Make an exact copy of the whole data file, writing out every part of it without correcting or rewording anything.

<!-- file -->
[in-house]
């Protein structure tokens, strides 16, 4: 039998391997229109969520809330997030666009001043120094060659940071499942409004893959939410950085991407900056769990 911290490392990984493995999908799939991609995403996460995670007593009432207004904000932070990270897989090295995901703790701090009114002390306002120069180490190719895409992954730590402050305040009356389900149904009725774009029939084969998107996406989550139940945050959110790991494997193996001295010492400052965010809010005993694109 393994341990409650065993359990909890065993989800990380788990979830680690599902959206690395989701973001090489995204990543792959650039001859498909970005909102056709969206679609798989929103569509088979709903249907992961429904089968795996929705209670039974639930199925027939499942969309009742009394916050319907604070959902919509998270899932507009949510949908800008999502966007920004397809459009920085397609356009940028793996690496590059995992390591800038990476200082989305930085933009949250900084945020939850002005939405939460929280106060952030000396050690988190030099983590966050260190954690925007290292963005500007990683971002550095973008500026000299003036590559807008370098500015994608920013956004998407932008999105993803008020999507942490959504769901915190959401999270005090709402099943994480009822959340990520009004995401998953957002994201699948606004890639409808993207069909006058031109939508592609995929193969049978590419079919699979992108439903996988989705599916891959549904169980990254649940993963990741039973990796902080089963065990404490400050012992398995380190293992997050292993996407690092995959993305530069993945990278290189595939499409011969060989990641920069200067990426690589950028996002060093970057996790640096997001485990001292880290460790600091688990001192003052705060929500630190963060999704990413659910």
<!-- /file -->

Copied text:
[in-house]
């Protein structure tokens, strides 16, 4: 039998391997229109969520809330997030666009001043120094060659940071499942409004893959939410950085991407900056769990 911290490392990984493995999908799939991609995403996460995670007593009432207004904000932070990270897989090295995901703790701090009114002390306002120069180490190719895409992954730590402050305040009356389900149904009725774009029939084969998107996406989550139940945050959110790991494997193996001295010492400052965010809010005993694109 393994341990409650065993359990909890065993989800990380788990979830680690599902959206690395989701973001090489995204990543792959650039001859498909970005909102056709969206679609798989929103569509088979709903249907992961429904089968795996929705209670039974639930199925027939499942969309009742009394916050319907604070959902919509998270899932507009949510949908800008999502966007920004397809459009920085397609356009940028793996690496590059995992390591800038990476200082989305930085933009949250900084945020939850002005939405939460929280106060952030000396050690988190030099983590966050260190954690925007290292963005500007990683971002550095973008500026000299003036590559807008370098500015994608920013956004998407932008999105993803008020999507942490959504769901915190959401999270005090709402099943994480009822959340990520009004995401998953957002994201699948606004890639409808993207069909006058031109939508592609995929193969049978590419079919699979992108439903996988989705599916891959549904169980990254649940993963990741039973990796902080089963065990404490400050012992398995380190293992997050292993996407690092995959993305530069993945990278290189595939499409011969060989990641920069200067990426690589950028996002060093970057996790640096997001485990001292880290460790600091688990001192003052705060929500630190963060999704990413659910």